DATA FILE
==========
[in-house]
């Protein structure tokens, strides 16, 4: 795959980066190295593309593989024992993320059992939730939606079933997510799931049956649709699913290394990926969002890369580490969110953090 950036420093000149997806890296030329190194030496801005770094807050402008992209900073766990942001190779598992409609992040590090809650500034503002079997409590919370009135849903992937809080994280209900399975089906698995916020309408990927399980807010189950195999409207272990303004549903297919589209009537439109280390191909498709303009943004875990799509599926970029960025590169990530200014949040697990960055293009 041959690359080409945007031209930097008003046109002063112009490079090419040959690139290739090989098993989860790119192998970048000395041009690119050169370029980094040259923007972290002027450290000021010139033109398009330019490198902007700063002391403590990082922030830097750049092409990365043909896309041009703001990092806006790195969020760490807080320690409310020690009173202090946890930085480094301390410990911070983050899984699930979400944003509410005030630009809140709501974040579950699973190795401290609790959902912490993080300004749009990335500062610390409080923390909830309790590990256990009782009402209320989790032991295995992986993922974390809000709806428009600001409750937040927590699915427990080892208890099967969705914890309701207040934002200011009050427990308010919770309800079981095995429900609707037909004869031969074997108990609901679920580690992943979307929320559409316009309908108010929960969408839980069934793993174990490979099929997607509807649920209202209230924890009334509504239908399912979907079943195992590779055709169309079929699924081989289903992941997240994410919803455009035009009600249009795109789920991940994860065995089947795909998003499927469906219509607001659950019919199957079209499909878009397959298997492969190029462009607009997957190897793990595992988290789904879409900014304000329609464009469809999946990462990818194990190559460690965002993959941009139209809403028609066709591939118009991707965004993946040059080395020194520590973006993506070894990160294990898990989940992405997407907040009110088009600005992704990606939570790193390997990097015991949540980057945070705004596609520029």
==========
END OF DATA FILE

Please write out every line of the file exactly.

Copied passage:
[in-house]
């Protein structure tokens, strides 16, 4: 795959980066190295593309593989024992993320059992939730939606079933997510799931049956649709699913290394990926969002890369580490969110953090 950036420093000149997806890296030329190194030496801005770094807050402008992209900073766990942001190779598992409609992040590090809650500034503002079997409590919370009135849903992937809080994280209900399975089906698995916020309408990927399980807010189950195999409207272990303004549903297919589209009537439109280390191909498709303009943004875990799509599926970029960025590169990530200014949040697990960055293009 041959690359080409945007031209930097008003046109002063112009490079090419040959690139290739090989098993989860790119192998970048000395041009690119050169370029980094040259923007972290002027450290000021010139033109398009330019490198902007700063002391403590990082922030830097750049092409990365043909896309041009703001990092806006790195969020760490807080320690409310020690009173202090946890930085480094301390410990911070983050899984699930979400944003509410005030630009809140709501974040579950699973190795401290609790959902912490993080300004749009990335500062610390409080923390909830309790590990256990009782009402209320989790032991295995992986993922974390809000709806428009600001409750937040927590699915427990080892208890099967969705914890309701207040934002200011009050427990308010919770309800079981095995429900609707037909004869031969074997108990609901679920580690992943979307929320559409316009309908108010929960969408839980069934793993174990490979099929997607509807649920209202209230924890009334509504239908399912979907079943195992590779055709169309079929699924081989289903992941997240994410919803455009035009009600249009795109789920991940994860065995089947795909998003499927469906219509607001659950019919199957079209499909878009397959298997492969190029462009607009997957190897793990595992988290789904879409900014304000329609464009469809999946990462990818194990190559460690965002993959941009139209809403028609066709591939118009991707965004993946040059080395020194520590973006993506070894990160294990898990989940992405997407907040009110088009600005992704990606939570790193390997990097015991949540980057945070705004596609520029």